Parent’s Role In Preventing Teen Pregnancy

The World Health Organisation (WHO) defines teenage pregnancy as a ‘teenaged or underaged girl (within the ages of 15–19) becoming pregnant.’ However, the term teenage pregnancy is often used in our society to mean unmarried adolescent girls who become pregnant. In many cultures and communities including Malaysia, this carries a social stigma.

Pregnant teenagers also face many additional obstetric, medical & social issues compared to women who give birth in their 20’s and 30’s.

  • Complications during pregnancy and delivery are the leading causes of death for girls aged 15- 19 in developing countries; they are twice as likely to die in childbirth as women in their twenties.
  • 25% more likely to have a low birth weight baby, which may lead to lower intelligence and reduced academic performance at school.
  • high risk for acquiring sexually transmitted infections
  • anaemia and pregnancy-induced hypertension

Moreover, children born to parents who aren’t mentally, emotionally and economically prepared face the risk of abuse, neglect, and failure at school. These children are also more likely to engage in criminal behaviour later in life.

The Ministry of Health (MOH) Malaysia, in 2011 recorded in its facilities 18,652 births by girls between the ages of 19 out of which more than 30% were unmarried. Factors that may contribute to this problem are:

  • Lack of education and information about reproductive and sexual health
  • Lack of knowledge on ways to prevent pregnancy
  • Adolescent sexual behaviour or curiosity
  • Socio-economic factors (i.e. poverty, lack of familial support/guidance)
  • Certain customs and traditions.


Parent’s Role

Parents are the number one most influential figure for most children. However, many parents lack the knowledge to guide their children through this phase. Parents need to equip themselves with the appropriate parenting skills:

  • Be an approachable parent, ensure your child is comfortable talking to you, be it to express feelings, share opinions or just ask questions.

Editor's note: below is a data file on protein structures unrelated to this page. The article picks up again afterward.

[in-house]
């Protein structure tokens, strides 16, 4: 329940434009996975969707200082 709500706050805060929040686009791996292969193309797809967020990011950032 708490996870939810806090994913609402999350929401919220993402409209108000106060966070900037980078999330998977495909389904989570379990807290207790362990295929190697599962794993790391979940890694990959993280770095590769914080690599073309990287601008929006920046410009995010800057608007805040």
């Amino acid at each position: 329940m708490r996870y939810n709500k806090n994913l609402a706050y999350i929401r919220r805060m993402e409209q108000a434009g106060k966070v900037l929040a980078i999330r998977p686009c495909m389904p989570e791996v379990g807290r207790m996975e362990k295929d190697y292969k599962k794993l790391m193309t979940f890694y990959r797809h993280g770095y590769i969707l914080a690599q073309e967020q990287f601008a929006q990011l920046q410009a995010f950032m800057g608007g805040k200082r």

• Establish rules (i.e. dating rules), curfews, and standards of expected behaviour, preferably through an open process of family discussion and respectful communication.
  • Explain the values, be it cultural or religious, that you have towards teenage pregnancy. It’s important to give your teen freedom, but similarly important is to ensure they know not to overstep their boundaries.
  • Strive for a relationship with your teen that is affectionate, firm in discipline, and rich in communication and one that emphasizes mutual trust and respect.
  • Help them plan for the future. The chances that your son or daughter will go on with sex, pregnancy, and parenthood are significantly reduced if they have a professional ambition they’d wish to pursue.

Although the main focus is on preventing teenage pregnancies, where they do occur, parent’s support is still crucial. Unmarried teenage mothers should not be made to feel isolated nor should they be shunned from the society, more so from one’s own family. The well-being of the mother and her innocent child should be the foremost priority.

You and your teenager can reach out to counsellors, community leaders, religious counsellors, NGOs, welfare agencies, government bodies, or even other family members that you think might be able to help.

The PEKERTI Policy

The Policy and Action Plan for National Reproductive Health Education and Social Education, or PEKERTI, looks to raise awareness of the community about the importance of reproductive health and social education. With strong collaboration with various government agencies and NGO’s the policy has seen both significant andpromising results. The policy includes teen-friendly programmes such as the [email protected] adolescent centre, [email protected] and [email protected].

An educational contribution by National Population and Family Development Board Malaysia.

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